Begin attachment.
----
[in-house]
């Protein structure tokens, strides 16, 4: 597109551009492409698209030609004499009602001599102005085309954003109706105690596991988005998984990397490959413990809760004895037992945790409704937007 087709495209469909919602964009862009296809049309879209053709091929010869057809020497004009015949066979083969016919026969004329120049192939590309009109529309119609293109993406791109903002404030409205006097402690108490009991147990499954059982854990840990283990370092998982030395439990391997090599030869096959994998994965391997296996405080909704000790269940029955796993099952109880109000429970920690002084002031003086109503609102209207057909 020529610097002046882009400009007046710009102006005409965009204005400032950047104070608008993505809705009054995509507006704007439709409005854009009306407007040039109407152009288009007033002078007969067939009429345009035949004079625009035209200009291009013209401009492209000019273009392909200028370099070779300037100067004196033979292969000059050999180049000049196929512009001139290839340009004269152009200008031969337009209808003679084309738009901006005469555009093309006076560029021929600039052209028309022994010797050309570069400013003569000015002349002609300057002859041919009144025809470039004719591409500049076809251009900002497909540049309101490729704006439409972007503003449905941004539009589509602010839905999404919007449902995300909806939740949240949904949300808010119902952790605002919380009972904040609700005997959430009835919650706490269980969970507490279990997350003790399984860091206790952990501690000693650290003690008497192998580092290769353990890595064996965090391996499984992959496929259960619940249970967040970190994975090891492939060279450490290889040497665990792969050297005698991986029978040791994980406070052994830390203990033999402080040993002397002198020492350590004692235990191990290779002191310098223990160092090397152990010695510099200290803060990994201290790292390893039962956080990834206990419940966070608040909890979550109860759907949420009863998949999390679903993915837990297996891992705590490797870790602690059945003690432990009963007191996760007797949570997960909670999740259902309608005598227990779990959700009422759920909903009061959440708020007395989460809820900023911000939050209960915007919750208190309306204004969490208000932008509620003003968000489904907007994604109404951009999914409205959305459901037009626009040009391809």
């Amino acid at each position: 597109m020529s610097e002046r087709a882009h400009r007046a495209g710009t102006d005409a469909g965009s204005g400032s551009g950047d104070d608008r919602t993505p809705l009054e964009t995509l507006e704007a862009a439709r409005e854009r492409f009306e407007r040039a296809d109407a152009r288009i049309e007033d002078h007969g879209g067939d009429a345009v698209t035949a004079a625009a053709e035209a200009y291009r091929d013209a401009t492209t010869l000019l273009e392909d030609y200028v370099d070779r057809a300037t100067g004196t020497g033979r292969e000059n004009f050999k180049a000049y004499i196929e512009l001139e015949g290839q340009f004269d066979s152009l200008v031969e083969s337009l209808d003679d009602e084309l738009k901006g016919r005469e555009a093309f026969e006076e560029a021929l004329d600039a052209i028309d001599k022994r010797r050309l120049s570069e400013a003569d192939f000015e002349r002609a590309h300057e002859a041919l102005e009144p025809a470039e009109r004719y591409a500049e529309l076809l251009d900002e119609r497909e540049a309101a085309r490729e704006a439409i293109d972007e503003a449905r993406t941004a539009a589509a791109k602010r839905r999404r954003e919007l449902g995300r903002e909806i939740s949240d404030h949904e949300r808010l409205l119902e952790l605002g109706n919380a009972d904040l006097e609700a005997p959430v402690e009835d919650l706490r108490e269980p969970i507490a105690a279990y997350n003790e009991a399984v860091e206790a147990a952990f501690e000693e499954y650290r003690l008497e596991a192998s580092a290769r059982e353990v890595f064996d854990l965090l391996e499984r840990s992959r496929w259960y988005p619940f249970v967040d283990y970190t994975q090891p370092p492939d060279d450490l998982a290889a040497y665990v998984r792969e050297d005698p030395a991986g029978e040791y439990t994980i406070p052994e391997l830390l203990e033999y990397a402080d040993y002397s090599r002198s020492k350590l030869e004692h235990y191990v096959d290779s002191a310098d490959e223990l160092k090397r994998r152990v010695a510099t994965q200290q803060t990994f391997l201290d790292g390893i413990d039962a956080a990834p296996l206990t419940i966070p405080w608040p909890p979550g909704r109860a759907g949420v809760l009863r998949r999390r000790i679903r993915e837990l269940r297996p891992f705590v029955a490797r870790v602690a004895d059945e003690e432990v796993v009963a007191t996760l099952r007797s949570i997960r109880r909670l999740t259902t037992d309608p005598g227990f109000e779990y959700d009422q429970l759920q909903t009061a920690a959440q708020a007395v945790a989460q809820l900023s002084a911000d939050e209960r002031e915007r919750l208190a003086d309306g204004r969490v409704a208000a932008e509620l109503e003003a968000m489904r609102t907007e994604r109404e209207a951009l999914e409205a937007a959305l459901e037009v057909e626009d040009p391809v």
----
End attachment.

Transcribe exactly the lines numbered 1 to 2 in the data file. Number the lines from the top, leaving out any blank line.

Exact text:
[in-house]
């Protein structure tokens, strides 16, 4: 597109551009492409698209030609004499009602001599102005085309954003109706105690596991988005998984990397490959413990809760004895037992945790409704937007 087709495209469909919602964009862009296809049309879209053709091929010869057809020497004009015949066979083969016919026969004329120049192939590309009109529309119609293109993406791109903002404030409205006097402690108490009991147990499954059982854990840990283990370092998982030395439990391997090599030869096959994998994965391997296996405080909704000790269940029955796993099952109880109000429970920690002084002031003086109503609102209207057909 020529610097002046882009400009007046710009102006005409965009204005400032950047104070608008993505809705009054995509507006704007439709409005854009009306407007040039109407152009288009007033002078007969067939009429345009035949004079625009035209200009291009013209401009492209000019273009392909200028370099070779300037100067004196033979292969000059050999180049000049196929512009001139290839340009004269152009200008031969337009209808003679084309738009901006005469555009093309006076560029021929600039052209028309022994010797050309570069400013003569000015002349002609300057002859041919009144025809470039004719591409500049076809251009900002497909540049309101490729704006439409972007503003449905941004539009589509602010839905999404919007449902995300909806939740949240949904949300808010119902952790605002919380009972904040609700005997959430009835919650706490269980969970507490279990997350003790399984860091206790952990501690000693650290003690008497192998580092290769353990890595064996965090391996499984992959496929259960619940249970967040970190994975090891492939060279450490290889040497665990792969050297005698991986029978040791994980406070052994830390203990033999402080040993002397002198020492350590004692235990191990290779002191310098223990160092090397152990010695510099200290803060990994201290790292390893039962956080990834206990419940966070608040909890979550109860759907949420009863998949999390679903993915837990297996891992705590490797870790602690059945003690432990009963007191996760007797949570997960909670999740259902309608005598227990779990959700009422759920909903009061959440708020007395989460809820900023911000939050209960915007919750208190309306204004969490208000932008509620003003968000489904907007994604109404951009999914409205959305459901037009626009040009391809």